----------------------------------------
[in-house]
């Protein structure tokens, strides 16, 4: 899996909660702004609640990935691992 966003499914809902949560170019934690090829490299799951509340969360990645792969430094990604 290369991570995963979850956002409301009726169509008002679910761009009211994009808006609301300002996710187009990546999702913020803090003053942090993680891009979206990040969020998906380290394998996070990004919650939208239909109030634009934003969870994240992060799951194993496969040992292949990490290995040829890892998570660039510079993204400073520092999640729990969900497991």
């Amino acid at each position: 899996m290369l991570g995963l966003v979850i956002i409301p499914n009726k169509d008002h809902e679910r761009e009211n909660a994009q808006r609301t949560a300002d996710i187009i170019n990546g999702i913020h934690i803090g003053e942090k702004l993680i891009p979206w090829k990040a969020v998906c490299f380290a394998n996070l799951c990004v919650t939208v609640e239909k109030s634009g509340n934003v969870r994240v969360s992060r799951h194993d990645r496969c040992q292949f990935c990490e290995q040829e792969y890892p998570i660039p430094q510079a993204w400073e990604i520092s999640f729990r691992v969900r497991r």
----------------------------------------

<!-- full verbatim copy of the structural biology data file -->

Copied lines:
[in-house]
């Protein structure tokens, strides 16, 4: 899996909660702004609640990935691992 966003499914809902949560170019934690090829490299799951509340969360990645792969430094990604 290369991570995963979850956002409301009726169509008002679910761009009211994009808006609301300002996710187009990546999702913020803090003053942090993680891009979206990040969020998906380290394998996070990004919650939208239909109030634009934003969870994240992060799951194993496969040992292949990490290995040829890892998570660039510079993204400073520092999640729990969900497991």
């Amino acid at each position: 899996m290369l991570g995963l966003v979850i956002i409301p499914n009726k169509d008002h809902e679910r761009e009211n909660a994009q808006r609301t949560a300002d996710i187009i170019n990546g999702i913020h934690i803090g003053e942090k702004l993680i891009p979206w090829k990040a969020v998906c490299f380290a394998n996070l799951c990004v919650t939208v609640e239909k109030s634009g509340n934003v969870r994240v969360s992060r799951h194993d990645r496969c040992q292949f990935c990490e290995q040829e792969y890892p998570i660039p430094q510079a993204w400073e990604i520092s999640f729990r691992v969900r497991r």